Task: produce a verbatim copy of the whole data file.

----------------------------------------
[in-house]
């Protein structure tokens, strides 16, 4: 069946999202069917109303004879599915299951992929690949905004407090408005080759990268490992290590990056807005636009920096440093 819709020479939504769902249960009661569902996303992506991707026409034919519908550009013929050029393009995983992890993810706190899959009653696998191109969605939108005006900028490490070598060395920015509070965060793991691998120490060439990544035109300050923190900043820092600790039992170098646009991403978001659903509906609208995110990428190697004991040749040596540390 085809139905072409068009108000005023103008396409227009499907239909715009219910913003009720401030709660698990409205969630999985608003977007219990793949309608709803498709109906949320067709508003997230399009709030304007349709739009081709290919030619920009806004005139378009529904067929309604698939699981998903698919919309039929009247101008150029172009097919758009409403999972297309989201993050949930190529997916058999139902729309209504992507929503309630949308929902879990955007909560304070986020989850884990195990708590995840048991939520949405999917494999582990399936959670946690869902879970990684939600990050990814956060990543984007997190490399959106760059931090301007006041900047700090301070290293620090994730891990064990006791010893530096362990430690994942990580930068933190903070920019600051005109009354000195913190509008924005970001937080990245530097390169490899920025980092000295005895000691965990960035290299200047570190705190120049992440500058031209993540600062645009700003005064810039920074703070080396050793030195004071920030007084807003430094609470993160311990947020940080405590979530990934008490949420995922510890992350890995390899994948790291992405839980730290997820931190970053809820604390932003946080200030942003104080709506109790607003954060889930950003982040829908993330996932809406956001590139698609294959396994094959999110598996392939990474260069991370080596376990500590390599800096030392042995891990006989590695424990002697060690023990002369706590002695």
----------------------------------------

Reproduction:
[in-house]
């Protein structure tokens, strides 16, 4: 069946999202069917109303004879599915299951992929690949905004407090408005080759990268490992290590990056807005636009920096440093 819709020479939504769902249960009661569902996303992506991707026409034919519908550009013929050029393009995983992890993810706190899959009653696998191109969605939108005006900028490490070598060395920015509070965060793991691998120490060439990544035109300050923190900043820092600790039992170098646009991403978001659903509906609208995110990428190697004991040749040596540390 085809139905072409068009108000005023103008396409227009499907239909715009219910913003009720401030709660698990409205969630999985608003977007219990793949309608709803498709109906949320067709508003997230399009709030304007349709739009081709290919030619920009806004005139378009529904067929309604698939699981998903698919919309039929009247101008150029172009097919758009409403999972297309989201993050949930190529997916058999139902729309209504992507929503309630949308929902879990955007909560304070986020989850884990195990708590995840048991939520949405999917494999582990399936959670946690869902879970990684939600990050990814956060990543984007997190490399959106760059931090301007006041900047700090301070290293620090994730891990064990006791010893530096362990430690994942990580930068933190903070920019600051005109009354000195913190509008924005970001937080990245530097390169490899920025980092000295005895000691965990960035290299200047570190705190120049992440500058031209993540600062645009700003005064810039920074703070080396050793030195004071920030007084807003430094609470993160311990947020940080405590979530990934008490949420995922510890992350890995390899994948790291992405839980730290997820931190970053809820604390932003946080200030942003104080709506109790607003954060889930950003982040829908993330996932809406956001590139698609294959396994094959999110598996392939990474260069991370080596376990500590390599800096030392042995891990006989590695424990002697060690023990002369706590002695």